“Making an end-of-life plan is one of the most selfless and loving things you can do for the people you care about,” Eddy explains. “If you start before you have an urgent need to do so, it is much easier to shop around, reflect on your decisions, and share it with loved ones in a meaningful way.”

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About Nicole Dieker

Nicole Dieker has been a full-time freelance writer since 2012, with a focus on personal finance and habit formation. In addition to Haven Life, her work regularly appears at Lifehacker, Bankrate,, and Vox. Dieker spent five years as a writer and editor for The Billfold, a personal finance blog where people had honest conversations about money, and is the author of Frugal and the Beast: And Other Financial Fairy Tales.

Read more by Nicole Dieker

Our editorial policy

Haven Life is a customer-centric life insurance agency that’s backed and wholly owned by Massachusetts Mutual Life Insurance Company (MassMutual). We believe navigating decisions about life insurance, your personal finances and overall wellness can be refreshingly simple.

Our editorial policy

Haven Life is a customer centric life insurance agency that’s backed and wholly owned by Massachusetts Mutual Life Insurance Company (MassMutual). We believe navigating decisions about life insurance, your personal finances and overall wellness can be refreshingly simple.

Our content is created for educational purposes only. Haven Life does not endorse the companies, products, services or strategies discussed here, but we hope they can make your life a little less hard if they are a fit for your situation.

Haven Life is not authorized to give tax, legal or investment advice. This material is not intended to provide, and should not be relied on for tax, legal, or investment advice. Individuals are encouraged to seed advice from their own tax or legal counsel.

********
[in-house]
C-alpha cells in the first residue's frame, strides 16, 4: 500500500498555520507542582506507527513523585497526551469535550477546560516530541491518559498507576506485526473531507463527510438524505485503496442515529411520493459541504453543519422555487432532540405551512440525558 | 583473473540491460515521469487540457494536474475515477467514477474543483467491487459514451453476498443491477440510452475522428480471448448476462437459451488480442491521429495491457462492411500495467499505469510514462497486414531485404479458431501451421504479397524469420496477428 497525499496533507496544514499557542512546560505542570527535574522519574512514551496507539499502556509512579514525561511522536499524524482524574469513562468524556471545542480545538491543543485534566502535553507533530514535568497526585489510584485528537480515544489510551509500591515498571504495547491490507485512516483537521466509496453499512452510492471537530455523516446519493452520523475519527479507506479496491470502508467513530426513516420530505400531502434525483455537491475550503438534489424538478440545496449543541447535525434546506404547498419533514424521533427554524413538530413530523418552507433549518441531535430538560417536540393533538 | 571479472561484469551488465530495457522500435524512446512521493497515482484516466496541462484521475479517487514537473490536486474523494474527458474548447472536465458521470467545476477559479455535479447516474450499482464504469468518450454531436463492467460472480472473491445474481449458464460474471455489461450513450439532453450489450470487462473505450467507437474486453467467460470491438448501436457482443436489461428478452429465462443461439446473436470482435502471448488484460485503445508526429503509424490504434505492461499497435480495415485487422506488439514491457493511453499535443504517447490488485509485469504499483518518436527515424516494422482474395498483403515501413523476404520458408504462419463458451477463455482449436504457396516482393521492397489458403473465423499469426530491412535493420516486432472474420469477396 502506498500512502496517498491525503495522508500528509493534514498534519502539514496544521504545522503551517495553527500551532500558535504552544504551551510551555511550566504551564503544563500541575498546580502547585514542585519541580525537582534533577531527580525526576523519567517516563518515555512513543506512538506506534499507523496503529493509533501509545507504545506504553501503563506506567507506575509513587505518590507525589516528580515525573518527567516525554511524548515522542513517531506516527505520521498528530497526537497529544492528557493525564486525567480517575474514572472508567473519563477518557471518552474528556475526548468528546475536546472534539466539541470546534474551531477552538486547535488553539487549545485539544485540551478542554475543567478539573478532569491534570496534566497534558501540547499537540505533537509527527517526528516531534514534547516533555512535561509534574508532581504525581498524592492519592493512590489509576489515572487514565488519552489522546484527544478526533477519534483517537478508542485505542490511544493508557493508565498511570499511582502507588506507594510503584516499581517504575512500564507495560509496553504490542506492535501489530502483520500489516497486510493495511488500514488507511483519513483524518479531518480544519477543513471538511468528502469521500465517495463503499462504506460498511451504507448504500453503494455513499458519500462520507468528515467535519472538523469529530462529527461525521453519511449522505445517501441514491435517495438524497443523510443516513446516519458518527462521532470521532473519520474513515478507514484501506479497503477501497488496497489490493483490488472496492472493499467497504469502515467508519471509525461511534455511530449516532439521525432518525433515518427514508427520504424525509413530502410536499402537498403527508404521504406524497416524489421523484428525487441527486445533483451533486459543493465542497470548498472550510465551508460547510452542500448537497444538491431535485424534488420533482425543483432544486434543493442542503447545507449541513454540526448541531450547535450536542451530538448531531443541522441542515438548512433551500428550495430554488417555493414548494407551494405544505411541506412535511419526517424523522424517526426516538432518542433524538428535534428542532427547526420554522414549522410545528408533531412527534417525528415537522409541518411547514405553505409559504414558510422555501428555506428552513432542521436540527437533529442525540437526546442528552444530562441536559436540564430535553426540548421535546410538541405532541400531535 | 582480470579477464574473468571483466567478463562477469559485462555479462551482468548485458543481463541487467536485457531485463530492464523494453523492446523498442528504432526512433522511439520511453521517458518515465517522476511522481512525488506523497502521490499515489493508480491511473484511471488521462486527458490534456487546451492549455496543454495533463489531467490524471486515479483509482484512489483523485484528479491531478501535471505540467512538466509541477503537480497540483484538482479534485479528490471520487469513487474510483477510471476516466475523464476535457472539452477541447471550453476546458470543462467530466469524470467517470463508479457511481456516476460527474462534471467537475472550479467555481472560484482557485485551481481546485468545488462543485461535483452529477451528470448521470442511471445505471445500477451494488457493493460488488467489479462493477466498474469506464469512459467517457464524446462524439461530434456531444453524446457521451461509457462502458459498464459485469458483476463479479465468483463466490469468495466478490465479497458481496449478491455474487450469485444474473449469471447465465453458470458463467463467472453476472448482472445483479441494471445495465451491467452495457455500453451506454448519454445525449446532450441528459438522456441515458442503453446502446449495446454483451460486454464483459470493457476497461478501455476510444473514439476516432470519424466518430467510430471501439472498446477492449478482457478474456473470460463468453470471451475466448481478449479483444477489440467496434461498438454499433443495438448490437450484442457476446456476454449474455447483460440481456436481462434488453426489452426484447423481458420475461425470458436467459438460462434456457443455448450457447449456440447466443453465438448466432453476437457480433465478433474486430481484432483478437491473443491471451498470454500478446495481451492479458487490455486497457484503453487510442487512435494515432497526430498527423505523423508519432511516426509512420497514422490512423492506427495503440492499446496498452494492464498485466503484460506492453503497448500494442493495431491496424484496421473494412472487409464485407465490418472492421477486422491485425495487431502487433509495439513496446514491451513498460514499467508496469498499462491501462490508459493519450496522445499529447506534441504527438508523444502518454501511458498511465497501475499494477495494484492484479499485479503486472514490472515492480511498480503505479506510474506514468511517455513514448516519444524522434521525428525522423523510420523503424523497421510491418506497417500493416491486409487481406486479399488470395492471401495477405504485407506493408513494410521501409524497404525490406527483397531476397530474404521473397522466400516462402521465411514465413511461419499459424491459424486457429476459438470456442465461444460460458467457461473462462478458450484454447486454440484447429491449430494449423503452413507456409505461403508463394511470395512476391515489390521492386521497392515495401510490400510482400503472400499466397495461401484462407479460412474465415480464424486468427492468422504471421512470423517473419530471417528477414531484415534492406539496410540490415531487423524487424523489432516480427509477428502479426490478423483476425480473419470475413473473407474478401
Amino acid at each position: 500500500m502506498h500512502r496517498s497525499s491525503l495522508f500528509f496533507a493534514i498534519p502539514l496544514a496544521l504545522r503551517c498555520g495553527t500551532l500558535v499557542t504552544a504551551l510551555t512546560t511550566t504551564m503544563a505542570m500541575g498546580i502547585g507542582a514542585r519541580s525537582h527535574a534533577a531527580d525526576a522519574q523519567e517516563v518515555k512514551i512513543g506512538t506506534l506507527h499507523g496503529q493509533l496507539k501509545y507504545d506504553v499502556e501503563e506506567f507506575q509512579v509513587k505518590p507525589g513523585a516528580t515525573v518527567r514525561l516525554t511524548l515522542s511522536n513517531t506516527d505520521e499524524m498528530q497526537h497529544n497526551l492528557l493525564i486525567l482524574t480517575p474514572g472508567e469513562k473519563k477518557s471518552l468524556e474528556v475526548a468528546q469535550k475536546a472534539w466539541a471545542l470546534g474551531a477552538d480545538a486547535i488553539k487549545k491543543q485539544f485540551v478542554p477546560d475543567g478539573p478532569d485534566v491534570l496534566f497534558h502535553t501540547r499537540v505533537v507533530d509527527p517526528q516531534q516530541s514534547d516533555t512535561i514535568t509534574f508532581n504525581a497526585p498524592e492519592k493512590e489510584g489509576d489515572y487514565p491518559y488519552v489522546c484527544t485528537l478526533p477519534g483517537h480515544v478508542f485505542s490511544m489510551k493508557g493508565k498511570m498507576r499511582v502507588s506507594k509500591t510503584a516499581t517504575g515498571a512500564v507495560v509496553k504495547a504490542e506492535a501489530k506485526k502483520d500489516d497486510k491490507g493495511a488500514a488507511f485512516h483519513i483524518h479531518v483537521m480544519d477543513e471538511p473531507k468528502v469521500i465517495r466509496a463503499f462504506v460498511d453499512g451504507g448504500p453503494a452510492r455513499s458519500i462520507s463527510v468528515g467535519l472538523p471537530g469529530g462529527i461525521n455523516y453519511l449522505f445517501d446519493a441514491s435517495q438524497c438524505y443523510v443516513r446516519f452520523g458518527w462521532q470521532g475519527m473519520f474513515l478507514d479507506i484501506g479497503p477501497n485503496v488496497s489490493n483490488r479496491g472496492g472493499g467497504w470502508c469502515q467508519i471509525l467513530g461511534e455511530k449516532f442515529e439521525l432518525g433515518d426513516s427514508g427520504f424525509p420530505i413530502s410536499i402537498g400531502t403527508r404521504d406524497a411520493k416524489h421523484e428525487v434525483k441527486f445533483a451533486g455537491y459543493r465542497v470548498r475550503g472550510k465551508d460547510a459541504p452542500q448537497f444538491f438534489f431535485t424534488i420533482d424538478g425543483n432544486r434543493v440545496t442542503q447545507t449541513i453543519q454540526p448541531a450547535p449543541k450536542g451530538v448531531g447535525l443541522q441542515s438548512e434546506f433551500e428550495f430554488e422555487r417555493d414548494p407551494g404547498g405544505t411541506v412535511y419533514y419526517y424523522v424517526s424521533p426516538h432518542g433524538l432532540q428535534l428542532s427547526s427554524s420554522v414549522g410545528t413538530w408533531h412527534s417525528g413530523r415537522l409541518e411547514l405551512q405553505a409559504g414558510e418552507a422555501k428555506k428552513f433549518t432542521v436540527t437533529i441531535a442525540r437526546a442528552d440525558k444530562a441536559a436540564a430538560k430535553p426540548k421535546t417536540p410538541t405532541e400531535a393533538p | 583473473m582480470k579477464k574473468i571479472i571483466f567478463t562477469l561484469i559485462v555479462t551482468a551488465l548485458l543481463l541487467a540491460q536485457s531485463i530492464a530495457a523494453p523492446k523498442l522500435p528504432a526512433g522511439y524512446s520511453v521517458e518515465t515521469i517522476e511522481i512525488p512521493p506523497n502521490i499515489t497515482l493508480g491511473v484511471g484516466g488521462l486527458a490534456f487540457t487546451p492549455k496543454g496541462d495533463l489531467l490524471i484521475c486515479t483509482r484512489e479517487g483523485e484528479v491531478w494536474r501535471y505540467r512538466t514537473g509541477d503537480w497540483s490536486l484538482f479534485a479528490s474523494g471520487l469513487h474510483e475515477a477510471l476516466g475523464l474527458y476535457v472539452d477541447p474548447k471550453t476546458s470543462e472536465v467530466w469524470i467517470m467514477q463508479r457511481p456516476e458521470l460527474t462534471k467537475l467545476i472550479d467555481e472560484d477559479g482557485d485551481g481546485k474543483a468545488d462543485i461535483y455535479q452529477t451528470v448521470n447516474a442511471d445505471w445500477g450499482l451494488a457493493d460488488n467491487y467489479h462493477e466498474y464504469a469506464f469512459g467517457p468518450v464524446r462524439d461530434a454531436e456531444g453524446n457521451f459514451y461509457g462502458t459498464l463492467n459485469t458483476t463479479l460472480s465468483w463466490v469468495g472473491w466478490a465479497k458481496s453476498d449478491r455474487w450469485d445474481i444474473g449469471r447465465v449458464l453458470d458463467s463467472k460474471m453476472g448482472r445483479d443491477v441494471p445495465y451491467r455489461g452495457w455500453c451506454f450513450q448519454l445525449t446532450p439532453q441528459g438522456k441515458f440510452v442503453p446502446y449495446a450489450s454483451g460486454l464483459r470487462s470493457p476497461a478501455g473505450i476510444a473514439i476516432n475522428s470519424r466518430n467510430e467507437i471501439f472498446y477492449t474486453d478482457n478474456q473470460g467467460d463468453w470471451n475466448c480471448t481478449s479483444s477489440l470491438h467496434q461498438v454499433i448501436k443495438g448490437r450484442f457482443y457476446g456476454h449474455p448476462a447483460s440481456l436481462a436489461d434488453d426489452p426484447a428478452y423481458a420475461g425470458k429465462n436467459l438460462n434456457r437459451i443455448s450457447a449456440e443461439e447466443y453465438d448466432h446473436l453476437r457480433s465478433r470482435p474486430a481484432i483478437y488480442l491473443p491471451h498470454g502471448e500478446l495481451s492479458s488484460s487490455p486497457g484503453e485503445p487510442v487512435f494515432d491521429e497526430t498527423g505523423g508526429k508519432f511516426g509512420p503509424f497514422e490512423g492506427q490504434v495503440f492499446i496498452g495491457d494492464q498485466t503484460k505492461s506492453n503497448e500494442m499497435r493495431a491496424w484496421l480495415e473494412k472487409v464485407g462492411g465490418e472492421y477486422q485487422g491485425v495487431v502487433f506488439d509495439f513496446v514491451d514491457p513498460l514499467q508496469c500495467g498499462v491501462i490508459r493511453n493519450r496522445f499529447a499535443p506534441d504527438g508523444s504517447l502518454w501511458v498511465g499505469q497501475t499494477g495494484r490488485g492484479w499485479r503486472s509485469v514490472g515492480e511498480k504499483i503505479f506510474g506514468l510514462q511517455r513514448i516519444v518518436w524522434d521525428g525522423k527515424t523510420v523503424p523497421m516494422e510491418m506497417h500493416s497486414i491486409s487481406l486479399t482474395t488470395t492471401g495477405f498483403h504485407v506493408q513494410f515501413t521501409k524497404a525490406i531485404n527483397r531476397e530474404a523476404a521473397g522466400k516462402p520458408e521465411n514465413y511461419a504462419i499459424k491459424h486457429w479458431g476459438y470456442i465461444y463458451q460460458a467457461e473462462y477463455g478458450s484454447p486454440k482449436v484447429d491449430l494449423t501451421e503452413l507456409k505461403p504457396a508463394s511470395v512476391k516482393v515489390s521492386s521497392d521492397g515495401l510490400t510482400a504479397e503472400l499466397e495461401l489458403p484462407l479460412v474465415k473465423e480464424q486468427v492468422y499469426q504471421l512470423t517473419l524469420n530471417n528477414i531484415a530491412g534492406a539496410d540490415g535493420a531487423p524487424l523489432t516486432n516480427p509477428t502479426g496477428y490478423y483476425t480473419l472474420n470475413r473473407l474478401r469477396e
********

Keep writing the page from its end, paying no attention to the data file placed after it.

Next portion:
Our disclosures

Haven Term is a Term Life Insurance Policy (DTC and ICC17DTC in certain states, including NC) issued by Massachusetts Mutual Life Insurance Company (MassMutual), Springfield, MA 01111-0001 and offered exclusively through Haven Life Insurance Agency, LLC. In NY, Haven Term is DTC-NY 1017. In CA, Haven Term is DTC-CA 042017. Haven Term Simplified is a Simplified Issue Term Life Insurance Policy (ICC19PCM-SI 0819 in certain states, including NC) issued by the C.M. Life Insurance Company, Enfield, CT 06082. Policy and rider form numbers and features may vary by state and may not be available in all states. Our Agency license number in California is OK71922 and in Arkansas 100139527.

MassMutual is rated by A.M. Best Company as A++ (Superior; Top category of 15). The rating is as of Aril 1, 2020 and is subject to change. MassMutual has received different ratings from other rating agencies.

Haven Life Plus (Plus) is the marketing name for the Plus rider, which is included as part of the Haven Term policy and offers access to additional services and benefits at no cost or at a discount. The rider is not available in every state and is subject to change at any time. Neither Haven Life nor MassMutual are responsible for the provision of the benefits and services made accessible under the Plus Rider, which are provided by third party vendors (partners). For more information about Haven Life Plus, please visit: